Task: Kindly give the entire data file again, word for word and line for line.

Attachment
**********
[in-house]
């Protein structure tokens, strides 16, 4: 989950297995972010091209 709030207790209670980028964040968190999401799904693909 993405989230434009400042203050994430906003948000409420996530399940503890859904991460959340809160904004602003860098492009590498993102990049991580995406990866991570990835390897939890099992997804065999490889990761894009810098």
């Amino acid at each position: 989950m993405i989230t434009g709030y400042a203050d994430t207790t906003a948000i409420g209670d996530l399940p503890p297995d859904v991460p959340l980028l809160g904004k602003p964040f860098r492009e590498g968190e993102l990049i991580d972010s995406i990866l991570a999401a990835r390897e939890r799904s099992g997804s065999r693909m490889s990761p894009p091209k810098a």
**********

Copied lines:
[in-house]
């Protein structure tokens, strides 16, 4: 989950297995972010091209 709030207790209670980028964040968190999401799904693909 993405989230434009400042203050994430906003948000409420996530399940503890859904991460959340809160904004602003860098492009590498993102990049991580995406990866991570990835390897939890099992997804065999490889990761894009810098």
């Amino acid at each position: 989950m993405i989230t434009g709030y400042a203050d994430t207790t906003a948000i409420g209670d996530l399940p503890p297995d859904v991460p959340l980028l809160g904004k602003p964040f860098r492009e590498g968190e993102l990049i991580d972010s995406i990866l991570a999401a990835r390897e939890r799904s099992g997804s065999r693909m490889s990761p894009p091209k810098a």